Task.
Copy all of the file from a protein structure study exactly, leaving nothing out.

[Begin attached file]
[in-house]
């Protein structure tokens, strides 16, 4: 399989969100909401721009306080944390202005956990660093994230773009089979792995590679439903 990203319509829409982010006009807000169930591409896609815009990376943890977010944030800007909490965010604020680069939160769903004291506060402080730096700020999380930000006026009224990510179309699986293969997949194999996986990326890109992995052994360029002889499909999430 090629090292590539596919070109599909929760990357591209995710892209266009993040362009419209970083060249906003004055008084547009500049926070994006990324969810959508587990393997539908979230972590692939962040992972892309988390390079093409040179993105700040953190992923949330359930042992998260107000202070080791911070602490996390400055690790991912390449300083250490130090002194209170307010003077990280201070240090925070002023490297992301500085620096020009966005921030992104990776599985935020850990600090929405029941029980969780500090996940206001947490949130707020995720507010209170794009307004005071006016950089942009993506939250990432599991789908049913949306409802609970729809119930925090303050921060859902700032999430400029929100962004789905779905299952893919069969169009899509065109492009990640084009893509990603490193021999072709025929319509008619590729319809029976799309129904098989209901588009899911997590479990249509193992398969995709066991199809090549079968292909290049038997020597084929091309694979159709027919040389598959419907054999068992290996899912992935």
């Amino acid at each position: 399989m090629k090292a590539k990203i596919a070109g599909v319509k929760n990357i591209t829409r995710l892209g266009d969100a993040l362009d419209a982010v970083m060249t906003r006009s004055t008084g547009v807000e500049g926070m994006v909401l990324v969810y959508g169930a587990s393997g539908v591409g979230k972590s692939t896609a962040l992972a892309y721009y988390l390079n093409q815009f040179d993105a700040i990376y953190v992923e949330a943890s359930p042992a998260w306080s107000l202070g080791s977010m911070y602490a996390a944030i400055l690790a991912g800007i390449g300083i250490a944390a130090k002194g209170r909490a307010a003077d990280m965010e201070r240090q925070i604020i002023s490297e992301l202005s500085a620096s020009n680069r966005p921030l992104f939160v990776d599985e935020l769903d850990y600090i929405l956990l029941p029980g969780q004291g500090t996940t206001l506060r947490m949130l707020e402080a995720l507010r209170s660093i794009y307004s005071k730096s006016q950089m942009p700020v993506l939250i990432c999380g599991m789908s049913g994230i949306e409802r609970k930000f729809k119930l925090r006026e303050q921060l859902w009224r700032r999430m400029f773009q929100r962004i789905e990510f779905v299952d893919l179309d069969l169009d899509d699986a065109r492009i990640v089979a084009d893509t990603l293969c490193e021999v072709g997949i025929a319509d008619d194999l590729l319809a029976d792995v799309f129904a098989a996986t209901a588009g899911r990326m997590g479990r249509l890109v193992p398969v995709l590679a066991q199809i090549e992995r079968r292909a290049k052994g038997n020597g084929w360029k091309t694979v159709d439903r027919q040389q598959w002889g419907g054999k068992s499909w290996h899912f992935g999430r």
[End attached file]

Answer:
[in-house]
């Protein structure tokens, strides 16, 4: 399989969100909401721009306080944390202005956990660093994230773009089979792995590679439903 990203319509829409982010006009807000169930591409896609815009990376943890977010944030800007909490965010604020680069939160769903004291506060402080730096700020999380930000006026009224990510179309699986293969997949194999996986990326890109992995052994360029002889499909999430 090629090292590539596919070109599909929760990357591209995710892209266009993040362009419209970083060249906003004055008084547009500049926070994006990324969810959508587990393997539908979230972590692939962040992972892309988390390079093409040179993105700040953190992923949330359930042992998260107000202070080791911070602490996390400055690790991912390449300083250490130090002194209170307010003077990280201070240090925070002023490297992301500085620096020009966005921030992104990776599985935020850990600090929405029941029980969780500090996940206001947490949130707020995720507010209170794009307004005071006016950089942009993506939250990432599991789908049913949306409802609970729809119930925090303050921060859902700032999430400029929100962004789905779905299952893919069969169009899509065109492009990640084009893509990603490193021999072709025929319509008619590729319809029976799309129904098989209901588009899911997590479990249509193992398969995709066991199809090549079968292909290049038997020597084929091309694979159709027919040389598959419907054999068992290996899912992935």
């Amino acid at each position: 399989m090629k090292a590539k990203i596919a070109g599909v319509k929760n990357i591209t829409r995710l892209g266009d969100a993040l362009d419209a982010v970083m060249t906003r006009s004055t008084g547009v807000e500049g926070m994006v909401l990324v969810y959508g169930a587990s393997g539908v591409g979230k972590s692939t896609a962040l992972a892309y721009y988390l390079n093409q815009f040179d993105a700040i990376y953190v992923e949330a943890s359930p042992a998260w306080s107000l202070g080791s977010m911070y602490a996390a944030i400055l690790a991912g800007i390449g300083i250490a944390a130090k002194g209170r909490a307010a003077d990280m965010e201070r240090q925070i604020i002023s490297e992301l202005s500085a620096s020009n680069r966005p921030l992104f939160v990776d599985e935020l769903d850990y600090i929405l956990l029941p029980g969780q004291g500090t996940t206001l506060r947490m949130l707020e402080a995720l507010r209170s660093i794009y307004s005071k730096s006016q950089m942009p700020v993506l939250i990432c999380g599991m789908s049913g994230i949306e409802r609970k930000f729809k119930l925090r006026e303050q921060l859902w009224r700032r999430m400029f773009q929100r962004i789905e990510f779905v299952d893919l179309d069969l169009d899509d699986a065109r492009i990640v089979a084009d893509t990603l293969c490193e021999v072709g997949i025929a319509d008619d194999l590729l319809a029976d792995v799309f129904a098989a996986t209901a588009g899911r990326m997590g479990r249509l890109v193992p398969v995709l590679a066991q199809i090549e992995r079968r292909a290049k052994g038997n020597g084929w360029k091309t694979v159709d439903r027919q040389q598959w002889g419907g054999k068992s499909w290996h899912f992935g999430r």